Childhood Depression, Interpersonal Problem-Solving, and Self-Ratings of Performance

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This study investigated the application of interpersonal and cognitive theories of adult depression to childhood depression. The Childhood Depression Inventory was administered to elementary school children, aged nine to eleven. Those scoring in the upper and lower third of the sample were designated as depressed (n = 20) and nondepressed (n = 20). Within two days, a measure of interpersonal problem‐solving ability, three questionnaire items assessing self‐ratings of interpersonal problem‐solving performance, and the vocabulary subtest of the WISC‐R were administered to the depressed and nondepressed subjects. Consistent with interpersonal and cognitive theories, depressed children showed poorer primary means‐ends problem‐solving performance and lower self‐ratings on items assessing social‐comparison and self‐satisfaction with interpersonal problem‐solving performance. Depressed children also scored significantly lower on the vocabulary subtest. These findings are discussed in terms of their similarity to the responses of depressed adult subjects and their implications for further research examining childhood depression.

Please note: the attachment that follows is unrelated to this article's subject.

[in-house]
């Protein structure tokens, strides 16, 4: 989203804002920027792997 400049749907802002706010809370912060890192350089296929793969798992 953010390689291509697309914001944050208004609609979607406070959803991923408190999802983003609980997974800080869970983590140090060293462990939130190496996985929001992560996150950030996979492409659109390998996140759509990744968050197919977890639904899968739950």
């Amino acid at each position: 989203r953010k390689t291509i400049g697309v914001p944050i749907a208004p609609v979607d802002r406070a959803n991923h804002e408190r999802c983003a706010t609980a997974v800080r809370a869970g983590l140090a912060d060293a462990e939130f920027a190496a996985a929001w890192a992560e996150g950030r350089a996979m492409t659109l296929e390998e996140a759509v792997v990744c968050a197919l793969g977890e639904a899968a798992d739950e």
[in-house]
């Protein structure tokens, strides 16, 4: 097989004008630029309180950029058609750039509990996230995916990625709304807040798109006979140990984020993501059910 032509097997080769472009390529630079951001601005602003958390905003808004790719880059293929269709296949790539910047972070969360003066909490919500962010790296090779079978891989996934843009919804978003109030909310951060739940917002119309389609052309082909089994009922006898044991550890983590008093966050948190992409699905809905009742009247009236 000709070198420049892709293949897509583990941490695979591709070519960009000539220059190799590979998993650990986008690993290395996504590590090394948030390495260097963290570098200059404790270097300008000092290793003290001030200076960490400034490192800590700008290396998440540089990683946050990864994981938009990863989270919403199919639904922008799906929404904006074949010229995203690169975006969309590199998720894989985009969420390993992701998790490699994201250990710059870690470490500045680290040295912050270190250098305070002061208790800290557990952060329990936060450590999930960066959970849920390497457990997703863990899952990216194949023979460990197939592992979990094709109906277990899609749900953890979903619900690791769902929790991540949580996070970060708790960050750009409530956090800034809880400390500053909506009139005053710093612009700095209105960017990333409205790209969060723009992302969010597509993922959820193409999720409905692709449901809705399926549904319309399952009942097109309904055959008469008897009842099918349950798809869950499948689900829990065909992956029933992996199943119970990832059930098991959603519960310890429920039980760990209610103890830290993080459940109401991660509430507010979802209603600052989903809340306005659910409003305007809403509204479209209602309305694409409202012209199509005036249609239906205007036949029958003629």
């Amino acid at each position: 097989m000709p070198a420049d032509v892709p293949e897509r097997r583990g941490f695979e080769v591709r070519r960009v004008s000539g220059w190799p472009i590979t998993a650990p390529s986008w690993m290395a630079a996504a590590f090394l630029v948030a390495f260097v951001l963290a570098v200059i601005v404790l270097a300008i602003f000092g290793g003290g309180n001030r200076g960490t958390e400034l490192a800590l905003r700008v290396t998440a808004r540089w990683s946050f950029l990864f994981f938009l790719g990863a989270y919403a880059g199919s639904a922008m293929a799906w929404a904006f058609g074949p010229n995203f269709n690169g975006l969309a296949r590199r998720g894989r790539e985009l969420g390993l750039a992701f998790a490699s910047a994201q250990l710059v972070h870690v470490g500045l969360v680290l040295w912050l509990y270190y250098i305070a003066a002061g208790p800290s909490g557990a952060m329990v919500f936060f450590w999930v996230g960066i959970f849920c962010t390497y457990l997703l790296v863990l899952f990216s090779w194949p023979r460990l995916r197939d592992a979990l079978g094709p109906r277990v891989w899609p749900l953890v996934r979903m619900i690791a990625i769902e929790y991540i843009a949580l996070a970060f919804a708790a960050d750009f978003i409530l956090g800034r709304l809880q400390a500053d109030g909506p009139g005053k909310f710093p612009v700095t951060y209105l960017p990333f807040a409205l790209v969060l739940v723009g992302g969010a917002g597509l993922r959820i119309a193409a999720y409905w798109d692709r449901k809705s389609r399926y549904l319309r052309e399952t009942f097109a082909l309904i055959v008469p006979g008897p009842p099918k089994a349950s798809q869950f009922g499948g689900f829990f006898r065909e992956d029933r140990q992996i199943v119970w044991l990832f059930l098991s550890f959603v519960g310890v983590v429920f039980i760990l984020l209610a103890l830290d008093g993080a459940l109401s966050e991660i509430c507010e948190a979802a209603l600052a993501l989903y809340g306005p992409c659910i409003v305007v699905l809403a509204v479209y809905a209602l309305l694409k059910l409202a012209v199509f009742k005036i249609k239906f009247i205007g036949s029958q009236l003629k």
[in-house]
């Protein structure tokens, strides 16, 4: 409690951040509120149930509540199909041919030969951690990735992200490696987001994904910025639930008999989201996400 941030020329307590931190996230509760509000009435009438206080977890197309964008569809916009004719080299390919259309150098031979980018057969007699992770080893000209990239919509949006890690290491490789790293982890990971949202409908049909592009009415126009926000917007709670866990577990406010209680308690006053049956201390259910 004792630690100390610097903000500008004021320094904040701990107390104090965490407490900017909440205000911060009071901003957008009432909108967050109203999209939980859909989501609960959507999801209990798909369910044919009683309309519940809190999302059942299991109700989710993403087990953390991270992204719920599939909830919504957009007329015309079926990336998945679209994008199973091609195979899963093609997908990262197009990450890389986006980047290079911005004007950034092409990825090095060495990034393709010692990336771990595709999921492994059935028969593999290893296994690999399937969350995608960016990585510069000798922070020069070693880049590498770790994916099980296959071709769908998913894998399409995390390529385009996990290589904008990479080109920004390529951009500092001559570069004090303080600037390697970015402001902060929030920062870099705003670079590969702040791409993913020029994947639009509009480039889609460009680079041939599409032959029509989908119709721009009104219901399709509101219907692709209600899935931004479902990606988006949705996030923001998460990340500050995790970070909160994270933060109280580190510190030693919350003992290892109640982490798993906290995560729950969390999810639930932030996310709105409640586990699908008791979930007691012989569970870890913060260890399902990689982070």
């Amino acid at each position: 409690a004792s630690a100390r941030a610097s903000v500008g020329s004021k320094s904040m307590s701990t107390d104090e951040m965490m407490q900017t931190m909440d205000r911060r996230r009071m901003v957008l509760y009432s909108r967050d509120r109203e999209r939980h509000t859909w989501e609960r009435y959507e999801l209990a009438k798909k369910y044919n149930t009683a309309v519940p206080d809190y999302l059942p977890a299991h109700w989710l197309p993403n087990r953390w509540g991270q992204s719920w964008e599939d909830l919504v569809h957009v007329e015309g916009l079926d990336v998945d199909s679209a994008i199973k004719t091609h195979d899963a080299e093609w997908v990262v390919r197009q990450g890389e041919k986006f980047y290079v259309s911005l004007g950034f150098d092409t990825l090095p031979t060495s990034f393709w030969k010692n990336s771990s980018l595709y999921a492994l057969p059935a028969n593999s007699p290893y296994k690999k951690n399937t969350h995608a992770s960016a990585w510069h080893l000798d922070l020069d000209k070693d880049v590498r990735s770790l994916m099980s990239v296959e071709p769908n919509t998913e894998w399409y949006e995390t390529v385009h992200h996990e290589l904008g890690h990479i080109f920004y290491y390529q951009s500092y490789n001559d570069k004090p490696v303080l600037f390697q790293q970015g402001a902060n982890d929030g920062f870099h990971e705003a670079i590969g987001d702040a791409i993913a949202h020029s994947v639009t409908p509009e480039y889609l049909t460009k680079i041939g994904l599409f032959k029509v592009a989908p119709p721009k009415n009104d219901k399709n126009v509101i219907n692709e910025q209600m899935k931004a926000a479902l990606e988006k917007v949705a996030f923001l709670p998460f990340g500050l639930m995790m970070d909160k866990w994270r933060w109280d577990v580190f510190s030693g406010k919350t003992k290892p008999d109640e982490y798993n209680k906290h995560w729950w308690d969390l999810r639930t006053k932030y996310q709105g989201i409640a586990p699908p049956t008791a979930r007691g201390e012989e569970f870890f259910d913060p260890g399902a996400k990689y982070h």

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Journal of Clinical Child Psychology, v. 13, issue 1, p. 10-15